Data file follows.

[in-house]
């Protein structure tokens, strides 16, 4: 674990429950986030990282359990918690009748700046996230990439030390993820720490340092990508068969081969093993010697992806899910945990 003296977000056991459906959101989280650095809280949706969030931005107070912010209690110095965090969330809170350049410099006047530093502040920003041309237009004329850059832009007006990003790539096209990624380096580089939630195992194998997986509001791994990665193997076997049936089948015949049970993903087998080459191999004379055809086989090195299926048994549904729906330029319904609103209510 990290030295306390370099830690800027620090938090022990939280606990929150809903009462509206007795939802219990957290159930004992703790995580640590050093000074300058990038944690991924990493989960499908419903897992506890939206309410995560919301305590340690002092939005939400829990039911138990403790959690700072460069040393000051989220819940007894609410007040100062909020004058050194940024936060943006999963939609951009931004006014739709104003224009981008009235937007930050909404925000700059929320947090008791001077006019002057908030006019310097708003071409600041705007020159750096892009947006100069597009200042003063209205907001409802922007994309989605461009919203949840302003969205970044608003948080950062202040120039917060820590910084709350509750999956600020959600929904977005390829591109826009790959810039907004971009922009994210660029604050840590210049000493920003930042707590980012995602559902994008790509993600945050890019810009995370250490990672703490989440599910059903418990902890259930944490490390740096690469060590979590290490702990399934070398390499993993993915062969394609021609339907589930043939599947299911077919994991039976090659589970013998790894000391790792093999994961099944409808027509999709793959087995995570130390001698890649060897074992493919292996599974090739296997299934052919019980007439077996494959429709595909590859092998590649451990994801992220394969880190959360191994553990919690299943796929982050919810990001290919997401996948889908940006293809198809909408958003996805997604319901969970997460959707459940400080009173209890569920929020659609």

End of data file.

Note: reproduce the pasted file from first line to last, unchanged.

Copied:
[in-house]
């Protein structure tokens, strides 16, 4: 674990429950986030990282359990918690009748700046996230990439030390993820720490340092990508068969081969093993010697992806899910945990 003296977000056991459906959101989280650095809280949706969030931005107070912010209690110095965090969330809170350049410099006047530093502040920003041309237009004329850059832009007006990003790539096209990624380096580089939630195992194998997986509001791994990665193997076997049936089948015949049970993903087998080459191999004379055809086989090195299926048994549904729906330029319904609103209510 990290030295306390370099830690800027620090938090022990939280606990929150809903009462509206007795939802219990957290159930004992703790995580640590050093000074300058990038944690991924990493989960499908419903897992506890939206309410995560919301305590340690002092939005939400829990039911138990403790959690700072460069040393000051989220819940007894609410007040100062909020004058050194940024936060943006999963939609951009931004006014739709104003224009981008009235937007930050909404925000700059929320947090008791001077006019002057908030006019310097708003071409600041705007020159750096892009947006100069597009200042003063209205907001409802922007994309989605461009919203949840302003969205970044608003948080950062202040120039917060820590910084709350509750999956600020959600929904977005390829591109826009790959810039907004971009922009994210660029604050840590210049000493920003930042707590980012995602559902994008790509993600945050890019810009995370250490990672703490989440599910059903418990902890259930944490490390740096690469060590979590290490702990399934070398390499993993993915062969394609021609339907589930043939599947299911077919994991039976090659589970013998790894000391790792093999994961099944409808027509999709793959087995995570130390001698890649060897074992493919292996599974090739296997299934052919019980007439077996494959429709595909590859092998590649451990994801992220394969880190959360191994553990919690299943796929982050919810990001290919997401996948889908940006293809198809909408958003996805997604319901969970997460959707459940400080009173209890569920929020659609």